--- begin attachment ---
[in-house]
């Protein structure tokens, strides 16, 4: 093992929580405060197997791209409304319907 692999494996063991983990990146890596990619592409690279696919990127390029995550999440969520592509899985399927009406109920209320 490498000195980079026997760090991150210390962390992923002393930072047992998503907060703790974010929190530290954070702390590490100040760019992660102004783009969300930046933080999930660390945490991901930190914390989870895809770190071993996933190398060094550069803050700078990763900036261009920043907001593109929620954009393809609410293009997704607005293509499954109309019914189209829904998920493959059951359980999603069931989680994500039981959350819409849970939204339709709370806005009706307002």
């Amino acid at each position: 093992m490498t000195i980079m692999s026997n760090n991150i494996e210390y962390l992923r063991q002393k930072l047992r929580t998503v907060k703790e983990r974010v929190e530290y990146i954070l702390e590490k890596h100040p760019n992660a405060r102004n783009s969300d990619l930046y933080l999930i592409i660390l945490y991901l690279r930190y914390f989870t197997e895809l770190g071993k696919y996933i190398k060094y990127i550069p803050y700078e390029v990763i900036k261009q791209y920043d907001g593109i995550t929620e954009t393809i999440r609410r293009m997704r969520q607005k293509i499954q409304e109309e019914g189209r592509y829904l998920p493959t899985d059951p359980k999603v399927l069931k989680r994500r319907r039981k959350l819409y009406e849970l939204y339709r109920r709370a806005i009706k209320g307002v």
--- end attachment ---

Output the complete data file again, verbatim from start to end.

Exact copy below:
[in-house]
């Protein structure tokens, strides 16, 4: 093992929580405060197997791209409304319907 692999494996063991983990990146890596990619592409690279696919990127390029995550999440969520592509899985399927009406109920209320 490498000195980079026997760090991150210390962390992923002393930072047992998503907060703790974010929190530290954070702390590490100040760019992660102004783009969300930046933080999930660390945490991901930190914390989870895809770190071993996933190398060094550069803050700078990763900036261009920043907001593109929620954009393809609410293009997704607005293509499954109309019914189209829904998920493959059951359980999603069931989680994500039981959350819409849970939204339709709370806005009706307002």
């Amino acid at each position: 093992m490498t000195i980079m692999s026997n760090n991150i494996e210390y962390l992923r063991q002393k930072l047992r929580t998503v907060k703790e983990r974010v929190e530290y990146i954070l702390e590490k890596h100040p760019n992660a405060r102004n783009s969300d990619l930046y933080l999930i592409i660390l945490y991901l690279r930190y914390f989870t197997e895809l770190g071993k696919y996933i190398k060094y990127i550069p803050y700078e390029v990763i900036k261009q791209y920043d907001g593109i995550t929620e954009t393809i999440r609410r293009m997704r969520q607005k293509i499954q409304e109309e019914g189209r592509y829904l998920p493959t899985d059951p359980k999603v399927l069931k989680r994500r319907r039981k959350l819409y009406e849970l939204y339709r109920r709370a806005i009706k209320g307002v």